Painting It Queer: Dear Delhi, Welcome Rainbow Literature Festival
The first edition of Rainbow Literature Festival was brought to the capital over a lazy, hazy winter weekend.
Somewhere in a quieter part of south Delhi, nestled amidst a clump of greens almost hiding the iridescent rainbow hues from view, rose the festoons and banners that heralded the arrival of New Delhi’s first queer literature festival.
The first edition of Rainbow Literature Festival was brought to the capital over a lazy, hazy winter weekend – and if you happen to pass by, you’d be pleasantly surprised to see the perfectly lined melee of attendees – a far cry from the rambunctious crowds of more popular lit fests in the country.
For a festival still finding its sea legs (RLF is the first of its kind), the conversations it sparked were as myriad as they are important. While the tenets of the now read-down Section 377 featured in almost every panel, there was also talk around queer protagonists in cinema and culture, sex workers (male, female and transgender) and the different ways each gender was paid (that one made for a lively one hour) and the best ways to combat heteronormative patriarchy.
“There’s still a long way to go, though,” author, activist and Supreme Court advocate Saif Mahmood told The Quint. “Reading down Section 377 was just the beginning. There’s still adoption rights, marriage, healthcare... And the Trans Bill (Transgender Persons (Protection of Rights) Bill, 2019) is a sham.”
Sharif Rangnekar – who recently authored Straight to Normal: My Life As a Gay Man and also founded the festival – seemed in a pleasant fluster, rounding up guests he’d invited. “The turnout is so satisfactory for a first edition! Also, the fact that it’s here in a quiet part of south Delhi.” He was also satisfied with the decision to ensure the festival was trilingual (Hindi, Urdu and English) – ensuring an array of voices across the linguistic spectrum.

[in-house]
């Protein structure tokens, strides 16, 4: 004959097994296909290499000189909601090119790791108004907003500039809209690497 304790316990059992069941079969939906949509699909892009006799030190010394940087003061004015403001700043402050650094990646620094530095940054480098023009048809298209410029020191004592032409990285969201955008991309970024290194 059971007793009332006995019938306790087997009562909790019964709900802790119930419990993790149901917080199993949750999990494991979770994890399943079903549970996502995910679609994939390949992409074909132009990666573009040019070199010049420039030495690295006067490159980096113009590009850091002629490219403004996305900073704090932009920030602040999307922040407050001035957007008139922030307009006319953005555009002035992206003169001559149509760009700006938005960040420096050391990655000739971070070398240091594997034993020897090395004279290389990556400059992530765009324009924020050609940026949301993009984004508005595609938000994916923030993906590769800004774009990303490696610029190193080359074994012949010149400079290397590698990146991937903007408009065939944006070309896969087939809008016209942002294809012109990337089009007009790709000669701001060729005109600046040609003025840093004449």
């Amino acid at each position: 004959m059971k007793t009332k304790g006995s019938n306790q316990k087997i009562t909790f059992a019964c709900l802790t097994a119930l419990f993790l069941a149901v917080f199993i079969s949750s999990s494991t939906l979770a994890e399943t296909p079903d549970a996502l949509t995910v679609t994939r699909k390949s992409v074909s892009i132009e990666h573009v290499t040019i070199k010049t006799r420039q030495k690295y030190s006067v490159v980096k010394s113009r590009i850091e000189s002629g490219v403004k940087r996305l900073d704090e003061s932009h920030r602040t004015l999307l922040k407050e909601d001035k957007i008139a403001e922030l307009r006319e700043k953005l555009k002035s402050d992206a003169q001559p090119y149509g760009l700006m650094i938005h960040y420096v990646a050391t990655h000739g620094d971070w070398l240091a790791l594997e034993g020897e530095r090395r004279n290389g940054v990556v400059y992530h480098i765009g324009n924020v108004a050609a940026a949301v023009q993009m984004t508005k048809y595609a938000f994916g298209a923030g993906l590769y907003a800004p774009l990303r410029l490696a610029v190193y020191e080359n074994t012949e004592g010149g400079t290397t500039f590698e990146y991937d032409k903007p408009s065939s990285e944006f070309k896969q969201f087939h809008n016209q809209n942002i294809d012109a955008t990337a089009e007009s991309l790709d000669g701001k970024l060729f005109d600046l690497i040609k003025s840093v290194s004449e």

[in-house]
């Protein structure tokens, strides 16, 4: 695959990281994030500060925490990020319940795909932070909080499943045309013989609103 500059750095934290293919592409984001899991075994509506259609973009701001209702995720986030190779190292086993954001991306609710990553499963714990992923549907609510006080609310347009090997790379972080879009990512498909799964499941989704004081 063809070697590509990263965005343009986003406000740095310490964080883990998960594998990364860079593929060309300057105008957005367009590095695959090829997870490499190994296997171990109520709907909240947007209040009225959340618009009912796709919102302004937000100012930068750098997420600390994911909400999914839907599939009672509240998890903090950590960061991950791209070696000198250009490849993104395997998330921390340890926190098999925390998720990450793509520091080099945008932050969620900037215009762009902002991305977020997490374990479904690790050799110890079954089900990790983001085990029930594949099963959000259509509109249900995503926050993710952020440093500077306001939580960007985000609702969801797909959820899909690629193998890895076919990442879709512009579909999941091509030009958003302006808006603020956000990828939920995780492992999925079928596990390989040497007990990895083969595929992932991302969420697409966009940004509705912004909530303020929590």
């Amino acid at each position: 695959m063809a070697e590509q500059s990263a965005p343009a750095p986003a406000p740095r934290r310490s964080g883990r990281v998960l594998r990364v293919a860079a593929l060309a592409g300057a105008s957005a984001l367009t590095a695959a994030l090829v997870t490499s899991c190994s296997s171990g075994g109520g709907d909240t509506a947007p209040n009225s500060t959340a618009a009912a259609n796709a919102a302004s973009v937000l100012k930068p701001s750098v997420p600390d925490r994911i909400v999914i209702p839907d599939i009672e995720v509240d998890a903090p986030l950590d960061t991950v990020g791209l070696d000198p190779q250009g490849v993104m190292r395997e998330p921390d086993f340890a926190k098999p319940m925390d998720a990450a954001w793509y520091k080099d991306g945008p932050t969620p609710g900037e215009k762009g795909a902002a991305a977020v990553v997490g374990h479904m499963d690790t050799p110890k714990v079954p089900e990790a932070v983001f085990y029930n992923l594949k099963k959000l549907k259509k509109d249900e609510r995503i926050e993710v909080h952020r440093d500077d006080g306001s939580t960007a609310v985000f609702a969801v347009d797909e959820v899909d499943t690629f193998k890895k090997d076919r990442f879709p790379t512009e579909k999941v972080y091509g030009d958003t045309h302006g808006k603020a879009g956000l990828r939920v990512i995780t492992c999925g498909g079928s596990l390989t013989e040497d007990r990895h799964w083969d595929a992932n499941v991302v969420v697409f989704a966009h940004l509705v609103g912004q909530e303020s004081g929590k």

Indeed, prominent names like Anjali Gopalan, Devdutt Pattanaik, Tanuja Chandra, Nandita Das, Shubha Mudgal, Onir and Urvashi Butalia were in attendance – almost all of whom spoke on at least one panel over two well-packed days.
Pattanaik told The Quint that “Queerness could be seen wherever one looked, if only one looked hard enough”; “It’s just that, it’s not openly talked about. But they’re in your tier-two towns and in your metros, in rich and powerful families, and in families that aren’t.” (He also spoke extensively on the subject in a video interview with The Quint).
Across 7 and 8 December, New Delhi certainly saw a whole lot of multi-hued conversations. Cinema, books and coffee continued to feature – as one can only expect from a literary festival in the winter – through screenings in the courtyard.
The Raimbow Literature Festival – Queer & Inclusive certainly announced its presence, albeit in a quieter, smaller capacity in 2019, but has left doors open to the possibility of a larger, brighter and more far-reaching edition two, soon.
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